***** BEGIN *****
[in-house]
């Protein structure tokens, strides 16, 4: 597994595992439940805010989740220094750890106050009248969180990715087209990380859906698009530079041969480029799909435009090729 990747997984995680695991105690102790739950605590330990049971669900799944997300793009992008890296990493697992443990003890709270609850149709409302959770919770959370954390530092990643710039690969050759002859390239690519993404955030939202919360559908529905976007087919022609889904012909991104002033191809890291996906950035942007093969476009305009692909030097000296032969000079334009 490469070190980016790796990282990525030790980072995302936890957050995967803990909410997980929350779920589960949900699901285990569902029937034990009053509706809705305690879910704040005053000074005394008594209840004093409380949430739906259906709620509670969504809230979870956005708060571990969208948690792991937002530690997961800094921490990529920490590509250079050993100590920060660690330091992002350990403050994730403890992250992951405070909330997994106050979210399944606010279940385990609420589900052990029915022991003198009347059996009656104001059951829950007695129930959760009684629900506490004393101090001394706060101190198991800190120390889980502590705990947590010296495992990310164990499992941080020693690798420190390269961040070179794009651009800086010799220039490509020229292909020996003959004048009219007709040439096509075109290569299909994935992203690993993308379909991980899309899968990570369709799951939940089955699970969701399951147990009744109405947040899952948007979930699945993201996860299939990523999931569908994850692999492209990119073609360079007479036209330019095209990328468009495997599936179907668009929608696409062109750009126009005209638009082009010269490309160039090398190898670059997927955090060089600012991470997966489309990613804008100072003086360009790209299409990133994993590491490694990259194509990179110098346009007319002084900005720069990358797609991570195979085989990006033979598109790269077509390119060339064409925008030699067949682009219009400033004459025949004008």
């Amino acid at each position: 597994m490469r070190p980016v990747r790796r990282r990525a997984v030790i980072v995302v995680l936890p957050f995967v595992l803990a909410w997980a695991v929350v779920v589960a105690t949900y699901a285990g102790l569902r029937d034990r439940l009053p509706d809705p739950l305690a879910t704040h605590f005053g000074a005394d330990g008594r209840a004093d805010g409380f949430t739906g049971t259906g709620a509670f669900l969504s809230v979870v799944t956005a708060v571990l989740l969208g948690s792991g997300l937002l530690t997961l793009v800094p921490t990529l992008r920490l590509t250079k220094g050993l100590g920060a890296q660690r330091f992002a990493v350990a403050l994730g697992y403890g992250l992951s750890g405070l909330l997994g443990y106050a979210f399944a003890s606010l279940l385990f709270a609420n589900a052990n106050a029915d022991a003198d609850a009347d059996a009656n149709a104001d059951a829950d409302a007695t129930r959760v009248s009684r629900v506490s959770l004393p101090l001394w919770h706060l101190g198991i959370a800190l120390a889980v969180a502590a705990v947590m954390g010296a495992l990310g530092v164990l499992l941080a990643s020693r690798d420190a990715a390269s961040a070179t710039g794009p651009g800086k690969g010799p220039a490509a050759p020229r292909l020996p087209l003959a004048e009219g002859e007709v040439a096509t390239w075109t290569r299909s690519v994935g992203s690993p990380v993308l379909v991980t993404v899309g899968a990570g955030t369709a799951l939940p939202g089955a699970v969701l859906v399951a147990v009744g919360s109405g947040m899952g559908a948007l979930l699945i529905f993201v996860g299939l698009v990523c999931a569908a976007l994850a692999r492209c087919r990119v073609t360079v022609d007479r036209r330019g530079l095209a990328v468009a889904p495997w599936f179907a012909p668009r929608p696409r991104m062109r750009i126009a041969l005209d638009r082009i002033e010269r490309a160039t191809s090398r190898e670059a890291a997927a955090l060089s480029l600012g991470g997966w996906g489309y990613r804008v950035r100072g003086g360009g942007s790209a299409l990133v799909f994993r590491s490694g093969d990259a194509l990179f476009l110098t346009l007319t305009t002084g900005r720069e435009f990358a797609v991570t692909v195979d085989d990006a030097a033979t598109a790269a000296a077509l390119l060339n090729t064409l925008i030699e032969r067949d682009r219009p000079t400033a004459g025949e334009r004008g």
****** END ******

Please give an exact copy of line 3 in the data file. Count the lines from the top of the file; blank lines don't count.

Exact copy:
């Amino acid at each position: 597994m490469r070190p980016v990747r790796r990282r990525a997984v030790i980072v995302v995680l936890p957050f995967v595992l803990a909410w997980a695991v929350v779920v589960a105690t949900y699901a285990g102790l569902r029937d034990r439940l009053p509706d809705p739950l305690a879910t704040h605590f005053g000074a005394d330990g008594r209840a004093d805010g409380f949430t739906g049971t259906g709620a509670f669900l969504s809230v979870v799944t956005a708060v571990l989740l969208g948690s792991g997300l937002l530690t997961l793009v800094p921490t990529l992008r920490l590509t250079k220094g050993l100590g920060a890296q660690r330091f992002a990493v350990a403050l994730g697992y403890g992250l992951s750890g405070l909330l997994g443990y106050a979210f399944a003890s606010l279940l385990f709270a609420n589900a052990n106050a029915d022991a003198d609850a009347d059996a009656n149709a104001d059951a829950d409302a007695t129930r959760v009248s009684r629900v506490s959770l004393p101090l001394w919770h706060l101190g198991i959370a800190l120390a889980v969180a502590a705990v947590m954390g010296a495992l990310g530092v164990l499992l941080a990643s020693r690798d420190a990715a390269s961040a070179t710039g794009p651009g800086k690969g010799p220039a490509a050759p020229r292909l020996p087209l003959a004048e009219g002859e007709v040439a096509t390239w075109t290569r299909s690519v994935g992203s690993p990380v993308l379909v991980t993404v899309g899968a990570g955030t369709a799951l939940p939202g089955a699970v969701l859906v399951a147990v009744g919360s109405g947040m899952g559908a948007l979930l699945i529905f993201v996860g299939l698009v990523c999931a569908a976007l994850a692999r492209c087919r990119v073609t360079v022609d007479r036209r330019g530079l095209a990328v468009a889904p495997w599936f179907a012909p668009r929608p696409r991104m062109r750009i126009a041969l005209d638009r082009i002033e010269r490309a160039t191809s090398r190898e670059a890291a997927a955090l060089s480029l600012g991470g997966w996906g489309y990613r804008v950035r100072g003086g360009g942007s790209a299409l990133v799909f994993r590491s490694g093969d990259a194509l990179f476009l110098t346009l007319t305009t002084g900005r720069e435009f990358a797609v991570t692909v195979d085989d990006a030097a033979t598109a790269a000296a077509l390119l060339n090729t064409l925008i030699e032969r067949d682009r219009p000079t400033a004459g025949e334009r004008g």